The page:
Journal of neurotrauma

Nanoparticle Estrogen in Rat Spinal Cord Injury Elicits Rapid Anti-Inflammatory Effects in Plasma, Cerebrospinal Fluid, and Tissue.

PMID 25845398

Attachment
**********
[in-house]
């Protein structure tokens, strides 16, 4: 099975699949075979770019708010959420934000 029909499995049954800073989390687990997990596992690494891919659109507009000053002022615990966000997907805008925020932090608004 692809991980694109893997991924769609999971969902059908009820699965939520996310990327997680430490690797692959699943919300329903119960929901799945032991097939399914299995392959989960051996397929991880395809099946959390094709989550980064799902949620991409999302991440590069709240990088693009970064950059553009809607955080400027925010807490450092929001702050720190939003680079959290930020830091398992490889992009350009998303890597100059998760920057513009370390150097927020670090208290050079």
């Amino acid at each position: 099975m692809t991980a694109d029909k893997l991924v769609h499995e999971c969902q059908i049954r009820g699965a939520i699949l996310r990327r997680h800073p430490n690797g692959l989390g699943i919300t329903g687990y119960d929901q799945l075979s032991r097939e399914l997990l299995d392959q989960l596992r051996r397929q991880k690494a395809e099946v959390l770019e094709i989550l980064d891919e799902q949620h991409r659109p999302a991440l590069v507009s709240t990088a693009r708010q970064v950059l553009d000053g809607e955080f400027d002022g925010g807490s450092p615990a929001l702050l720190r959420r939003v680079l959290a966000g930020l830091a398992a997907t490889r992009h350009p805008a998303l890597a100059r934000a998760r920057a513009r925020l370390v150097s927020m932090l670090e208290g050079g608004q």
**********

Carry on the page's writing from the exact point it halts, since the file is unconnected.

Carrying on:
Persons with spinal cord injury (SCI) are in need of effective therapeutics. Estrogen (E2), as a steroid hormone, is a highly pleiotropic agent; with anti-inflammatory, anti-apoptotic, and neurotrophic properties, it is ideal for use in treatment of patients with SCI. Safety concerns around the use of high doses of E2 have limited clinical application, however. To address these concerns, low doses of E2 (25 μg and 2.5 μg) were focally delivered to the injured spinal cord using nanoparticles. A per-acute model (6 h after injury) was used to assess nanoparticle release of E2 into damaged spinal cord tissue; in addition, E2 was evaluated as a rapid anti-inflammatory. To assess inflammation, 27-plex cytokine/chemokine arrays were conducted in plasma, cerebrospinal fluid (CSF), and spinal cord tissue. A particular focus was placed on IL-6, GRO-KC, and MCP-1 as these have been identified from CSF in human studies as potential biomarkers in SCI. S100β, an additional proposed biomarker, was also assessed in spinal cord tissue only. Tissue concentrations of E2 were double those found in the plasma, indicating focal release. E2 showed rapid anti-inflammatory effects, significantly reducing interleukin (IL)-6, GRO-KC, MCP-1, and S100β in one or all compartments. Numerous additional targets of rapid E2 modulation were identified including: leptin, MIP-1α, IL-4, IL-2, IL-10, IFNγ, tumor necrosis factor-α, etc. These data further elucidate the rapid anti-inflammatory effects E2 exerts in an acute rat SCI model, have identified additional targets of estrogen efficacy, and suggest nanoparticle delivered estrogen may provide a safe and efficacious treatment option in persons with acute SCI.